One Year

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A year ago, I officially moved to the city and started my new job. A year ago, Jorge Montes was arrested. A year ago, I met Jhonatan Vargas on a quick work trip to Barrancabermeja. A year ago, I visited the Canadian embassy and wrote letters to try to resolve our visa situation.

Sept 2013 020
Jhonatan and his mother, Maria

Many things can happen in the course of a year.

On Tuesday, our visa case was officially closed.  I am now the proud owner of thick legal document with my name peppered throughout giving me permission to stay in Colombia. Throughout the week, I was bombarded with mixed feelings. I should be happy to live without the uncertainty of deportation peering over my shoulder, yet it feels like the end of an era. It is official: I no longer live on the Coast, I no longer interact with communities, I no longer walk shoulder to shoulder down the highway chanting for reparations while drinking tiny cups of coffee. In a way that I am ashamed to admit, I feel boring. I go to the office, I stare at a screen, I come home to all of my urban comforts. 

This Monday (today), Sembrandopaz and the communities they accompany in the Montes de Maria will form a human chain 1000 people long  to nonviolently make visible the fact that Jorge has now been in jail, without a trial, for a year. They will also demand that the governmental and institutional commitments made after the march last year will be carried out. It is hard to go to the office like usual, while my heart continues to beat at the pace of the  movement in the Montes de Maria.


On Thursday night, I recieved a message that Jhonatan  had been arrested for going AWOL. When I first met Jhonatan last September, he had just refused to go back to the base after receiving home leave. He was soft spoken and shy, but firm in his convictions that he did not want to train to kill or kill itself. Although a publicly declared conscientious objector, he is currently being held at a military base in Barrancabermeja waiting for a military trial. All day Friday we worked on action alerts and the weekend has been filled with Twitter and Facebook.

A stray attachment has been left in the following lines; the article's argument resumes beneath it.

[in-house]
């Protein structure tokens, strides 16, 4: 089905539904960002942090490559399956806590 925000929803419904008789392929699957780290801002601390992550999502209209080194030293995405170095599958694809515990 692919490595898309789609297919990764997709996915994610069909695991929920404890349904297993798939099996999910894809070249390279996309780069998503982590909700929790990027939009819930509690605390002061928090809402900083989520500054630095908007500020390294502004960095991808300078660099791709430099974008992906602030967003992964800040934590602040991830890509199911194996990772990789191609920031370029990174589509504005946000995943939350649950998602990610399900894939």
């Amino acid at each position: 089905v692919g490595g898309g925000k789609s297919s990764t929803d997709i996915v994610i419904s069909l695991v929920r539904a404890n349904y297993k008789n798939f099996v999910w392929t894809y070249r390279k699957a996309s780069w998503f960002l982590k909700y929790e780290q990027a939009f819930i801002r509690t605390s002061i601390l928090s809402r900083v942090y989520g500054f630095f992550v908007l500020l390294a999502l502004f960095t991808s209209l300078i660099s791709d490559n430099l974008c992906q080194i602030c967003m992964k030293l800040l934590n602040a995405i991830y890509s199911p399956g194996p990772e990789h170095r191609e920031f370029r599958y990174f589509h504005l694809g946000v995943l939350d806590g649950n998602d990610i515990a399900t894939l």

First Jorge. Now Jhonatan. Boring is underrated and what feels like routine is rather practice for the unexpected: trust building, network forming, availability, and context familiarity. I felt so comfortable living my new urban life  that I had forgotten that anything can happen and that my job is to pay attention.

Jean Vanier, in his Massey lecture, states: “To live well is to observe in today’s apparent order the tiny anomalies that are the seeds of change, harbingers of the order of tomorrow. This means living in a state of certain insecurity.” Jorge, the Montes de Maria, Jhonatan. To me, these are people and movements that speak of a future with the power to be different.  My job is not to be the hero, but to share about and support these seeds and the resistance they face.july 2014 222

So, it has been a year. I am positive that there will be many boring moments in the twelve months ahead. I hope that both Jorge and Jhonatan will be free, that the inhabitants of the Montes de Maria will be guaranteed lives with dignity. And I also hope that I have the courage and the forethought to look beyond my daily routine to see the world around me and use this time to prepare for the unexpected.

Consider supporting seeds of change. Read our action alert about Jhonatan, send in a letter and spread #freeJhonatan and #liberenaJhonatan on your social media.


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